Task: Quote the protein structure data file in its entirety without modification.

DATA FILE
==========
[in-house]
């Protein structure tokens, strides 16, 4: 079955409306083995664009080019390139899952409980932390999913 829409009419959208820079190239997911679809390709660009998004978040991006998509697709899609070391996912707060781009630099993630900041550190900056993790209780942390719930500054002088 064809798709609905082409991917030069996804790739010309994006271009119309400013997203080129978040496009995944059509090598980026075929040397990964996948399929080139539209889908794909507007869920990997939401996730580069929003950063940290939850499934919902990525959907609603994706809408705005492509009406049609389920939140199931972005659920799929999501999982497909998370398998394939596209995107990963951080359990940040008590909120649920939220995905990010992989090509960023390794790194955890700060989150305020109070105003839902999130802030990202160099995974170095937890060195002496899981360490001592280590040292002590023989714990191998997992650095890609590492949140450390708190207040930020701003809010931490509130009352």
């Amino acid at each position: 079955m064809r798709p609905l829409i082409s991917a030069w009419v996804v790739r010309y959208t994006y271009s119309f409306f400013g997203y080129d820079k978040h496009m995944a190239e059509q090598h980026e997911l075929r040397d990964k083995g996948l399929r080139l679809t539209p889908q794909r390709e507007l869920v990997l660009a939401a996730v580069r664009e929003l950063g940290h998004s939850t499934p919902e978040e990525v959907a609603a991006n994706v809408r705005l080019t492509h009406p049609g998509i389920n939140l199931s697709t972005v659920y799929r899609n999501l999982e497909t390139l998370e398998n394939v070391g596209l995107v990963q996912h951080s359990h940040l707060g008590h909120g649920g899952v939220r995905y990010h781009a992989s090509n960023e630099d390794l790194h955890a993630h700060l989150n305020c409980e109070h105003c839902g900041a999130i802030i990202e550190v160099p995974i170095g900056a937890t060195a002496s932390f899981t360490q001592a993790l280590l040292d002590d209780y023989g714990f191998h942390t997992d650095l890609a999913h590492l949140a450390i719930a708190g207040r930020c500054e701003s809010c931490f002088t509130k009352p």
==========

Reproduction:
[in-house]
């Protein structure tokens, strides 16, 4: 079955409306083995664009080019390139899952409980932390999913 829409009419959208820079190239997911679809390709660009998004978040991006998509697709899609070391996912707060781009630099993630900041550190900056993790209780942390719930500054002088 064809798709609905082409991917030069996804790739010309994006271009119309400013997203080129978040496009995944059509090598980026075929040397990964996948399929080139539209889908794909507007869920990997939401996730580069929003950063940290939850499934919902990525959907609603994706809408705005492509009406049609389920939140199931972005659920799929999501999982497909998370398998394939596209995107990963951080359990940040008590909120649920939220995905990010992989090509960023390794790194955890700060989150305020109070105003839902999130802030990202160099995974170095937890060195002496899981360490001592280590040292002590023989714990191998997992650095890609590492949140450390708190207040930020701003809010931490509130009352």
């Amino acid at each position: 079955m064809r798709p609905l829409i082409s991917a030069w009419v996804v790739r010309y959208t994006y271009s119309f409306f400013g997203y080129d820079k978040h496009m995944a190239e059509q090598h980026e997911l075929r040397d990964k083995g996948l399929r080139l679809t539209p889908q794909r390709e507007l869920v990997l660009a939401a996730v580069r664009e929003l950063g940290h998004s939850t499934p919902e978040e990525v959907a609603a991006n994706v809408r705005l080019t492509h009406p049609g998509i389920n939140l199931s697709t972005v659920y799929r899609n999501l999982e497909t390139l998370e398998n394939v070391g596209l995107v990963q996912h951080s359990h940040l707060g008590h909120g649920g899952v939220r995905y990010h781009a992989s090509n960023e630099d390794l790194h955890a993630h700060l989150n305020c409980e109070h105003c839902g900041a999130i802030i990202e550190v160099p995974i170095g900056a937890t060195a002496s932390f899981t360490q001592a993790l280590l040292d002590d209780y023989g714990f191998h942390t997992d650095l890609a999913h590492l949140a450390i719930a708190g207040r930020c500054e701003s809010c931490f002088t509130k009352p």